By providing a platform connecting local and foreign businesses, the conference aimed to “provide ‘linkage’ instead of ‘leakage’ by keeping as much of the recovery funds on island as possible.”

Some 15 organisations from nine countries attended the event, including the Netherlands, Spain, Trinidad and Tobago, and China.

World Bank

Lago gave extensive details on where and how to keep up with ongoing tenders, showed that many different types of companies can become involved in tenders (providing works, goods, consulting and non-consulting services), and went into detail about selection methods, criteria that need to be met, common shortcomings, and processes that are to be followed.

The same presentation was repeated after the official conference, so that companies who did not take part also had access to the same information.

It was apparent that some in the local business community did not leave with the information they desired, and that some advice given seemed logical and appropriate, but idealistic.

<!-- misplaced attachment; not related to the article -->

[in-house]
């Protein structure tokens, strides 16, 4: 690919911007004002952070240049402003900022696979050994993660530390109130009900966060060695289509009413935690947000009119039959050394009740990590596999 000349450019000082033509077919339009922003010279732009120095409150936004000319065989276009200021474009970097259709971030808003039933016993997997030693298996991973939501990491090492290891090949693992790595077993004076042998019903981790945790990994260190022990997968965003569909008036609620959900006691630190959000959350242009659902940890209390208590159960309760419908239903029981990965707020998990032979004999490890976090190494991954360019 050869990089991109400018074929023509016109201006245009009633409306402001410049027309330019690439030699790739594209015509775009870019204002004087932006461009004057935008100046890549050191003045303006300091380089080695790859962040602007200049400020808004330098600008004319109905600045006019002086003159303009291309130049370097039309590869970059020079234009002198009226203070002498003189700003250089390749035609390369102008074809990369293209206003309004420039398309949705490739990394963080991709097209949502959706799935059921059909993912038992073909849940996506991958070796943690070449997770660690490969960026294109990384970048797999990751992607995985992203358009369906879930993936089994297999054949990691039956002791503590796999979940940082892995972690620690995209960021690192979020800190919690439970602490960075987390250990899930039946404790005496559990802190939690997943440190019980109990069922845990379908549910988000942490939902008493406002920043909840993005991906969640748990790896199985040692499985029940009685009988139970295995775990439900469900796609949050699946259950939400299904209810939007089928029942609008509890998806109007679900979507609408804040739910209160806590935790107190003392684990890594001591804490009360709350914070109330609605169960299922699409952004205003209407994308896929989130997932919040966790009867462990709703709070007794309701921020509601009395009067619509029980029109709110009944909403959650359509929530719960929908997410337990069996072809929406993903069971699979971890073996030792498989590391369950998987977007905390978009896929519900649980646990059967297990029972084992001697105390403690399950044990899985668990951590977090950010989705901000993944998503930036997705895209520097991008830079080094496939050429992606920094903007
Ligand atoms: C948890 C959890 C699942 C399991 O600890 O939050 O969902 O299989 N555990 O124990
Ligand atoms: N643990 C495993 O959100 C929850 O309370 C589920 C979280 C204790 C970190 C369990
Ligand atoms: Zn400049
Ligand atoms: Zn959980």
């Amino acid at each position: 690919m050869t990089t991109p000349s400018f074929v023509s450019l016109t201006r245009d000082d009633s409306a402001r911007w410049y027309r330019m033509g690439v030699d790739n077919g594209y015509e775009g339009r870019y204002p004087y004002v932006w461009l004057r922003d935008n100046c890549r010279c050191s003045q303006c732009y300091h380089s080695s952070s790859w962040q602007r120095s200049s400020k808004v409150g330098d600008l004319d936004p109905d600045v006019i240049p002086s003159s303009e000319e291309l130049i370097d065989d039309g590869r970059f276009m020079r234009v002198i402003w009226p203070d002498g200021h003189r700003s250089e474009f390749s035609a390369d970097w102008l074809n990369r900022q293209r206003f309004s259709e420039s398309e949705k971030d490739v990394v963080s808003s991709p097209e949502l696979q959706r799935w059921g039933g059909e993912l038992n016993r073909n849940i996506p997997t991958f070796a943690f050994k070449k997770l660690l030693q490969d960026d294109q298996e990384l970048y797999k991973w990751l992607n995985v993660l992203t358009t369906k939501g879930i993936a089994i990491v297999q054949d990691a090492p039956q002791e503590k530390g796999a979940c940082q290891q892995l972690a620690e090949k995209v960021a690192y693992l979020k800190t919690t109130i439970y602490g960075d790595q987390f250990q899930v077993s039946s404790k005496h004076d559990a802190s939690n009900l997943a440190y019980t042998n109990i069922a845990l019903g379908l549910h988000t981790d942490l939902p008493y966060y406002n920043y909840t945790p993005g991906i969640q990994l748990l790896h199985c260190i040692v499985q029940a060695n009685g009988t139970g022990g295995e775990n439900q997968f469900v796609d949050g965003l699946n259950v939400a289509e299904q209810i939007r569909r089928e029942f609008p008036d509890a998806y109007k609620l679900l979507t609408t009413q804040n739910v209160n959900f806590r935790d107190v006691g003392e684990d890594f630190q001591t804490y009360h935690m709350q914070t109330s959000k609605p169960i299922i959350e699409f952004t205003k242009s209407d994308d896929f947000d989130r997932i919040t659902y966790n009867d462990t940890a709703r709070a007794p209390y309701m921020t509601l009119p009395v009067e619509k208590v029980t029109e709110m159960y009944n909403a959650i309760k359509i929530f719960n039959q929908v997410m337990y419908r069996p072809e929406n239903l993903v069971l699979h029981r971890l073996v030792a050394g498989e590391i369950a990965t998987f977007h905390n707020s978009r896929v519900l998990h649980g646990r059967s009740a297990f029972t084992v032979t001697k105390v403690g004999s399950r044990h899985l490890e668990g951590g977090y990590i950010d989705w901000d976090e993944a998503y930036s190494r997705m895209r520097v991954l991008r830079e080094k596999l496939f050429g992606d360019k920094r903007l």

For one example, Lago said that questions are encouraged and will always be answered, but one audience member stated that they had asked for clarity on a topic more than once, to no avail.

Speaking to this newspaper after the conference, Lago stated that where nepotism is concerned, the way to combat it is to let the process be transparent. Tenders, dates and other details are all published for the public to see.

When submissions are presented, prices and other relevant details are made public, “no envelope remains unopened,” and information is signed by all bidders present. When a company wins a project, details of, e.g., pricing of that company as well as its competitors will be announced in the same places that the tenders are published.

Companies that are not awarded the projects have the right to know why, and so does the public. If a company believes it has been treated unfairly and is not getting answers, the World Bank should be notified.

Companies involved with bids will know how to contact the appropriate World Bank representative.

The public is encouraged to monitor the government pages in this newspaper, and http://www.sintmaartengov.org/government/AZ/NRPB/Pages/Tenders.aspx.

SMILE was made possible by SHTA in conjunction with St. Maarten Chamber of Commerce and Industry (COCI), ORCO Bank, Global Resourcing, USM and 360 Degrees of Innovation.

Source: The Daily Herald https://www.thedailyherald.sx/islands/82339-smile-conference-attracts-over-300